One Response to Thor 2

  1. Loki says:

    I really loved this movie. But its great flaw, as you seem to agree, is the lack of fleshing out of the villains. I deeply hope that this movie will be the first one for which Marvel releases a Director’s Cut including the many scenes regarding the villain and his backstory that the director in interviews has lamented were cut for pacing (as well as some stuff with Frigga), but as I’ve not yet heard rumours of any such release, that seems infinitely unlikely. The movie would have been so much better if such scenes had been kept in, no matter if the pacing had been a bit laxer as a result.

    One thing, though — you say Loki chiefly interacts with Odin in the myths, not Thor. That’s outright false. While Loki is indeed connected to the gods through Odin (they mix blood and declare themselves brothers in their youth) and appears prominently in several of his adventures in the “backstory” of the gods, in the myths that are considered to be more recent to or concurrent with human history, Loki is Thor’s companion and foil more than anything else. When Thor’s hammer is stolen by the giant Trym, Loki offers to go with him to get it back, with Thor dressing up as Freya (whom the giant has requested as his bride in order to return the hammer) and Loki as his servant girl, who softly speaks for him (Thor having much too deep a voice — and too great a temper — behind the bridal veil to talk for himself). When in perhaps the most famous myth Thor visits the halls of Utgard-Loki (a giant sharing Loki’s name, hence the prefix to keep them straight) and is tested by magic and treachery, Loki is his only companion aside from Thor’s human servant boy Tjalfir. Loki’s famous bet with the dwarf (or dark elf, if you’d like) who made many of the gods’ finest magic items sprung out of a commitment to Thor to rectify having shaved the head of Thor’s wife (Sif) and getting her a golden wig that would become as her real hair once donned.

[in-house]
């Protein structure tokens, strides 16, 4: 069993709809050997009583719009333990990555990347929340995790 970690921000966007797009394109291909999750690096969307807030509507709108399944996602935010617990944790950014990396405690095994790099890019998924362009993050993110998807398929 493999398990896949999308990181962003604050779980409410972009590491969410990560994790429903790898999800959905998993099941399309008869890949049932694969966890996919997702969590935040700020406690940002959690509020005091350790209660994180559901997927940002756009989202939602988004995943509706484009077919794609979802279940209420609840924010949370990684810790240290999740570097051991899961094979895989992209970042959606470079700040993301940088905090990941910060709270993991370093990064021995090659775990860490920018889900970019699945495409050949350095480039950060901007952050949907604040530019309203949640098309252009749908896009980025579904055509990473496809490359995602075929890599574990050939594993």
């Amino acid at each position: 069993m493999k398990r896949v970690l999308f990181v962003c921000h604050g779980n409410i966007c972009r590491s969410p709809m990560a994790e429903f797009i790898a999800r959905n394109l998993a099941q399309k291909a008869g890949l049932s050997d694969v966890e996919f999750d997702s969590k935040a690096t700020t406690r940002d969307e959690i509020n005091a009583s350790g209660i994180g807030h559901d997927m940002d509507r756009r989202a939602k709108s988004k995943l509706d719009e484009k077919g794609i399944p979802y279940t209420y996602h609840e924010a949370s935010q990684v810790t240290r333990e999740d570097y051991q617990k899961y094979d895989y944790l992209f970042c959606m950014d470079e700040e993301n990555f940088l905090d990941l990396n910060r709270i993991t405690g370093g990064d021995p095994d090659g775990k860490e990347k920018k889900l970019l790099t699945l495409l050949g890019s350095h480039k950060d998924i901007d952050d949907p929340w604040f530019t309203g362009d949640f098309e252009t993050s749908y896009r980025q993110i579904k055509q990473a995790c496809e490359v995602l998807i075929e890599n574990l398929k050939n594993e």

Now don’t get me wrong, Loki appears in many myths where he is not particularly connected to neither Thor nor Odin (for instance he has a legendary mutual hatred for Heimdal, is responsible for the death of Baldur, and in stories involving all or a majority of the gods as a group, the go-to quick thinker for problem solving). But saying he’s connected more to Odin than Thor is quite misleading. If anything, Marvel Comics (and thus the films) have chosen to accentuate Loki’s arguably two strongest relationships in the myths: as Thor’s cunning (if sometimes untrustworthy and envious) companion by making him a brother instead of an uncle, and as an outsider brought to Valhalla through Odin’s good graces as an adopted son rather than a companion of his youth.

    In any case, your analysis seems otherwise sound. I would very much enjoy a higher involvement of the myths in the movies (though I’ve heard Marvel representatives understandably state they consciously try to adapt the comics, _not_ the myths that sometimes inspired them), and this movie would have benefited greatly from a more fleshed out villain. That said, the central plot device of the Aether is clearly going to be one of the Infinity Gems and as such tie into the larger Thanos plot as hinted in Avengers and Captain America (the first gem being the Tesseract). So I can understand that between Loki and the Aether, the “third” villainous element of the movie took a back seat, even if I dislike it.